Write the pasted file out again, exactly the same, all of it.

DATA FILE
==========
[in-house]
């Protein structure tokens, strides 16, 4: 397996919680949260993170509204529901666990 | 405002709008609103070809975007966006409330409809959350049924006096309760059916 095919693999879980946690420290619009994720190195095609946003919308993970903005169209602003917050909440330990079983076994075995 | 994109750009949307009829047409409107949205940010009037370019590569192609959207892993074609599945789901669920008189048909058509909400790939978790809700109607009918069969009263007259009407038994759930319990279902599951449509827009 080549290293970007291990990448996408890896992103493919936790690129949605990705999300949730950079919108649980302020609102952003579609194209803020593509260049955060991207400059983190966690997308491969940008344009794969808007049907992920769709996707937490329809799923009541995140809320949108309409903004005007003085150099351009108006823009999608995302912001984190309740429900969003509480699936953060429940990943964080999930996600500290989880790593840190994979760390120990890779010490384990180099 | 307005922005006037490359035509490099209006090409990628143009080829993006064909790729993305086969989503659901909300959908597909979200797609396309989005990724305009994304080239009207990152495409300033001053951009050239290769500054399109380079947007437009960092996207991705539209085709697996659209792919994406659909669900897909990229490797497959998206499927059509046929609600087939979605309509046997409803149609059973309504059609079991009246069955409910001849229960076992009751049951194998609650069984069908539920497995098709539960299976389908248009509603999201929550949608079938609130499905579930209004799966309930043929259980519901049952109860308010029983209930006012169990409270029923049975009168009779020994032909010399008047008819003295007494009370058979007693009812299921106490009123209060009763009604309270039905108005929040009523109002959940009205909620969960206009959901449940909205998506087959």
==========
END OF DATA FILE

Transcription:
[in-house]
């Protein structure tokens, strides 16, 4: 397996919680949260993170509204529901666990 | 405002709008609103070809975007966006409330409809959350049924006096309760059916 095919693999879980946690420290619009994720190195095609946003919308993970903005169209602003917050909440330990079983076994075995 | 994109750009949307009829047409409107949205940010009037370019590569192609959207892993074609599945789901669920008189048909058509909400790939978790809700109607009918069969009263007259009407038994759930319990279902599951449509827009 080549290293970007291990990448996408890896992103493919936790690129949605990705999300949730950079919108649980302020609102952003579609194209803020593509260049955060991207400059983190966690997308491969940008344009794969808007049907992920769709996707937490329809799923009541995140809320949108309409903004005007003085150099351009108006823009999608995302912001984190309740429900969003509480699936953060429940990943964080999930996600500290989880790593840190994979760390120990890779010490384990180099 | 307005922005006037490359035509490099209006090409990628143009080829993006064909790729993305086969989503659901909300959908597909979200797609396309989005990724305009994304080239009207990152495409300033001053951009050239290769500054399109380079947007437009960092996207991705539209085709697996659209792919994406659909669900897909990229490797497959998206499927059509046929609600087939979605309509046997409803149609059973309504059609079991009246069955409910001849229960076992009751049951194998609650069984069908539920497995098709539960299976389908248009509603999201929550949608079938609130499905579930209004799966309930043929259980519901049952109860308010029983209930006012169990409270029923049975009168009779020994032909010399008047008819003295007494009370058979007693009812299921106490009123209060009763009604309270039905108005929040009523109002959940009205909620969960206009959901449940909205998506087959």